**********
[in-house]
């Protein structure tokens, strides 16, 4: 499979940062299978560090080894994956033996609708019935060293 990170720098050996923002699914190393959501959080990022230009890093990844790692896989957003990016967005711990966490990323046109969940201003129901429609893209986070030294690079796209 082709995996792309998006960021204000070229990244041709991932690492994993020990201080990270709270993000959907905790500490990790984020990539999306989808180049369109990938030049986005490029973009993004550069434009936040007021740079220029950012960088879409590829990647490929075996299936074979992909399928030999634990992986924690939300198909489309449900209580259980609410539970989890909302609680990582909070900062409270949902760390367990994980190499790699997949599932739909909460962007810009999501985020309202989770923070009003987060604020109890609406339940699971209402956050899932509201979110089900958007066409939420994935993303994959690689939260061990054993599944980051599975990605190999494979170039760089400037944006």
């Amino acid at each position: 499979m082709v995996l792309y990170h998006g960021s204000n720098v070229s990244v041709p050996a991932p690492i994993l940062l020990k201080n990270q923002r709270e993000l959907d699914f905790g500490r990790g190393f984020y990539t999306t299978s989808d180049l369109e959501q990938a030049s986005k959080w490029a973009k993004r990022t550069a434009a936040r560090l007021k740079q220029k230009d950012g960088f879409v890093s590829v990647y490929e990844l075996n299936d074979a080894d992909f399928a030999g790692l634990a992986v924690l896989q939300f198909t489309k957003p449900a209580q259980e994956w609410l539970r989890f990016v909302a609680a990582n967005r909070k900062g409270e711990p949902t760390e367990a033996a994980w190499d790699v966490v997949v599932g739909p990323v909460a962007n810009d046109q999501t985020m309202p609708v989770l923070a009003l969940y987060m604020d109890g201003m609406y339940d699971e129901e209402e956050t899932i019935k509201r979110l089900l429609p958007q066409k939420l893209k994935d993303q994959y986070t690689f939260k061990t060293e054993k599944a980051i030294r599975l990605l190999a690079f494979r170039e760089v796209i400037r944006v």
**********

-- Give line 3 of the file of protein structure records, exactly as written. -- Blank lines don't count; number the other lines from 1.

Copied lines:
């Amino acid at each position: 499979m082709v995996l792309y990170h998006g960021s204000n720098v070229s990244v041709p050996a991932p690492i994993l940062l020990k201080n990270q923002r709270e993000l959907d699914f905790g500490r990790g190393f984020y990539t999306t299978s989808d180049l369109e959501q990938a030049s986005k959080w490029a973009k993004r990022t550069a434009a936040r560090l007021k740079q220029k230009d950012g960088f879409v890093s590829v990647y490929e990844l075996n299936d074979a080894d992909f399928a030999g790692l634990a992986v924690l896989q939300f198909t489309k957003p449900a209580q259980e994956w609410l539970r989890f990016v909302a609680a990582n967005r909070k900062g409270e711990p949902t760390e367990a033996a994980w190499d790699v966490v997949v599932g739909p990323v909460a962007n810009d046109q999501t985020m309202p609708v989770l923070a009003l969940y987060m604020d109890g201003m609406y339940d699971e129901e209402e956050t899932i019935k509201r979110l089900l429609p958007q066409k939420l893209k994935d993303q994959y986070t690689f939260k061990t060293e054993k599944a980051i030294r599975l990605l190999a690079f494979r170039e760089v796209i400037r944006v």